2. Amgen 2004.
Inspired Science is the report theme. For 2003 the theme was What We Do. This is a great approach to an annual report. It helps to give the communication a message focus which falls in line with the brand.

3. The British Library 2005
They've got a great story and vision... and lots and lots of words. Rather overwhelming.

4. Milton Public Library 2004 report
Starting with the cover, this report communicates friendliness and warmth. Notice they include a section with brief customer comments, and another with interesting questions and answers. I like the financial report. Very straightforward: "Where the money comes from." and "Where the money goes."

5. Starbucks 2005
Another example of an annual report with a communications theme. Notice how they weave the numbers with their brand. They tell a story. Stockholders receive the report complete with a complimentary Starbucks card.

6. Edmonton Public Library 2004 report.
Easy to read, each page uses a headline to focus the content. Lots of photos and a good use of color carry the layout. The report is presented as a joint effort from the Director of Libraries and Chair of the Board.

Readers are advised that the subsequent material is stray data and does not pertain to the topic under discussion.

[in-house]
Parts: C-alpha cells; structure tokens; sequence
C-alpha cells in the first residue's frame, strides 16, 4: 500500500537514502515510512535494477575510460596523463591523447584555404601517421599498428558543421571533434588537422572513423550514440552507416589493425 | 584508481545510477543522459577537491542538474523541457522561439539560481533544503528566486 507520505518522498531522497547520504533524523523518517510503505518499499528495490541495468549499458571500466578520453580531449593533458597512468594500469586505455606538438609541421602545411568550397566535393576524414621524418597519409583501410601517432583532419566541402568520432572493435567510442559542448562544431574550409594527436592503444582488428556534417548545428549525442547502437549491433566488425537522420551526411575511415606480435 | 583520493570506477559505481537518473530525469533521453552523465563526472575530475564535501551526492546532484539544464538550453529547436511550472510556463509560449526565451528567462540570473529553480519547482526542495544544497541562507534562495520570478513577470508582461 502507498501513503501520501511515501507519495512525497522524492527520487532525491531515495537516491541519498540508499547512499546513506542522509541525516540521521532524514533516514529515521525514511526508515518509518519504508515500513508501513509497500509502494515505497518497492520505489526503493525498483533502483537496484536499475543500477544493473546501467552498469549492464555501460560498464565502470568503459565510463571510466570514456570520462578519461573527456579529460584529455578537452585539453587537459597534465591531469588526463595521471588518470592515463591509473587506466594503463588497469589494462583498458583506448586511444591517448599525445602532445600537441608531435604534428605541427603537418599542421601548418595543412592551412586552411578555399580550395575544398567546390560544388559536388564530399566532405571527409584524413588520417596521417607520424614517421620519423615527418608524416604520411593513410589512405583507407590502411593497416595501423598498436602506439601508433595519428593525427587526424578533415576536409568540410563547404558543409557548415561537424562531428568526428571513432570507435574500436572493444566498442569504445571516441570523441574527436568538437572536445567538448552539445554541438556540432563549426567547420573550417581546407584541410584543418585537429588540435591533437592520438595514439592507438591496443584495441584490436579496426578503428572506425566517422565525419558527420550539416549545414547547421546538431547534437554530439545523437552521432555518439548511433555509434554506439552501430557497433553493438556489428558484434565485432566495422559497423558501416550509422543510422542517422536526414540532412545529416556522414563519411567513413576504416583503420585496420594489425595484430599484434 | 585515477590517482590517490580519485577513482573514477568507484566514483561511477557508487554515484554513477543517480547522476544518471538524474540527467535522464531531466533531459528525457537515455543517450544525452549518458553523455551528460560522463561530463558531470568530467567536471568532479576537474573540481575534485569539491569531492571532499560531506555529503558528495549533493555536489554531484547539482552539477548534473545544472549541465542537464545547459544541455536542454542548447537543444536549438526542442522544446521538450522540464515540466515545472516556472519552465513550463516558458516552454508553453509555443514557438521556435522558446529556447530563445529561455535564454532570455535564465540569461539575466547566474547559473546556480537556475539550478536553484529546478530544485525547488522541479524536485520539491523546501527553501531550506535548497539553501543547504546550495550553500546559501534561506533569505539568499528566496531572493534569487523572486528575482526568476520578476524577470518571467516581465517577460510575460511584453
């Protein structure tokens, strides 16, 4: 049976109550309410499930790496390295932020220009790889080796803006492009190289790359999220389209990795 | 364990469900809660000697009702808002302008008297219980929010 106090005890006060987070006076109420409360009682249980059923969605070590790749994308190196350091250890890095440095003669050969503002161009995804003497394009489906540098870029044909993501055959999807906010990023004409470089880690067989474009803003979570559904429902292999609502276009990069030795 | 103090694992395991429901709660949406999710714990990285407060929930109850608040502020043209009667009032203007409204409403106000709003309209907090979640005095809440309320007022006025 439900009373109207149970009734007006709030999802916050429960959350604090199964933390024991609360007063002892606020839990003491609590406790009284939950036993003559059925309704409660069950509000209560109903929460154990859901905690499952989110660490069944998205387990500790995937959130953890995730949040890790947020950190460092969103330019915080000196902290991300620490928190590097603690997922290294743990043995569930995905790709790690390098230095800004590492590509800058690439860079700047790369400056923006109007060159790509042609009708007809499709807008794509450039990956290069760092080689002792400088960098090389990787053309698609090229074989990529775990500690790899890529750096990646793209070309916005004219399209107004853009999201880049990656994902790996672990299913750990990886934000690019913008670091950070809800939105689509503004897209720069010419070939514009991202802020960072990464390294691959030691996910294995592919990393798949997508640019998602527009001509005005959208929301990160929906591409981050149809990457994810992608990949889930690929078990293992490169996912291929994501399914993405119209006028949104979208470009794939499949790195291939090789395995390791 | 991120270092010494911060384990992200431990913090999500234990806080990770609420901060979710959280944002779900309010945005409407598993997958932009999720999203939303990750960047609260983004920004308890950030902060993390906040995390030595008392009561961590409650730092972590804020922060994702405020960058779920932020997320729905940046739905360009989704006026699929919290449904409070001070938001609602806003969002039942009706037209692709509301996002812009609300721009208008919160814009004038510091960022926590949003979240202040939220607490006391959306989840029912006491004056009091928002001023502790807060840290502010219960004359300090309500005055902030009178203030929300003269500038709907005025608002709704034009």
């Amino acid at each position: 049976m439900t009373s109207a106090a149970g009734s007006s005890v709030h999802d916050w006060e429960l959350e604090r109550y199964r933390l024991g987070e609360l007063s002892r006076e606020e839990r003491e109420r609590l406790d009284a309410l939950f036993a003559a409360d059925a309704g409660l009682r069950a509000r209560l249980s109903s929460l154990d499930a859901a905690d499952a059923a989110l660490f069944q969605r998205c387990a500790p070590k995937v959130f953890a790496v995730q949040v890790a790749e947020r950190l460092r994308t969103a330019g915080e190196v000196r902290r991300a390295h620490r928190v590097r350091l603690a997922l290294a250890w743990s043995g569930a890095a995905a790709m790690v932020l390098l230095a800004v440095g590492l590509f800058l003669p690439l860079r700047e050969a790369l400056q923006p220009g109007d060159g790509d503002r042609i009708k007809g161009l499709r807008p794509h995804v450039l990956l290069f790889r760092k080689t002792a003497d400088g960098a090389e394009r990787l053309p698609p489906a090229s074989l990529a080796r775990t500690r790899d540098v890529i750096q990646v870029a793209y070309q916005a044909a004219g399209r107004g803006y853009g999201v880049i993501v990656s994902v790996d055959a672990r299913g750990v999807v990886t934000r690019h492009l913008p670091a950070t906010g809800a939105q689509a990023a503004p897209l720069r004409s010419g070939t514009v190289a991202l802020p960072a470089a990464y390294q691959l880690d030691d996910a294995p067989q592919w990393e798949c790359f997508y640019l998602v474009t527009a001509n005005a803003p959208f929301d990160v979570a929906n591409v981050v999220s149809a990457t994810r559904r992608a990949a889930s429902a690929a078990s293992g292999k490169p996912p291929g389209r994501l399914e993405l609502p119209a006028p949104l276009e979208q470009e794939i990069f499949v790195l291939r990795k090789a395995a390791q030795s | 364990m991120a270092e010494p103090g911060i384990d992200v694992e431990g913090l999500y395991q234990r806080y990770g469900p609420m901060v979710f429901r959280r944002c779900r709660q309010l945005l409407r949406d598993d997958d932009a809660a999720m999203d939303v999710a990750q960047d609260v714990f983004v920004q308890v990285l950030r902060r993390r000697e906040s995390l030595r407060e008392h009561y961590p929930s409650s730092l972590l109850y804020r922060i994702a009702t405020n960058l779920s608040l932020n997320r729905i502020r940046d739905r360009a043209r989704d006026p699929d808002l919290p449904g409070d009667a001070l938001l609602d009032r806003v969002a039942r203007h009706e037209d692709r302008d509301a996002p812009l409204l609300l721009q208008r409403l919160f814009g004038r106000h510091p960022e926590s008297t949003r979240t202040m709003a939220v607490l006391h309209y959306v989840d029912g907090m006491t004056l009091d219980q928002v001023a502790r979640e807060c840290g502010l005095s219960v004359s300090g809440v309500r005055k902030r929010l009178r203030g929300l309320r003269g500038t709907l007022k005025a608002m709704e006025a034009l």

The annual report should be included in your communications mix. It's a valuable tool for broadcasting messages and reaching library stakeholders. I once read a librarian lamentations over how her library's annual report wasn't read by anyone, even after she promoted it. If you've had a similar experience and feel that the effort that goes into an annual report isn't worth it, then reconsider and evaluate what went into your report, how it was produced and distributed. You shouldn't be promoting the report like a product. It's a communications piece and should be distributed like other communications materials.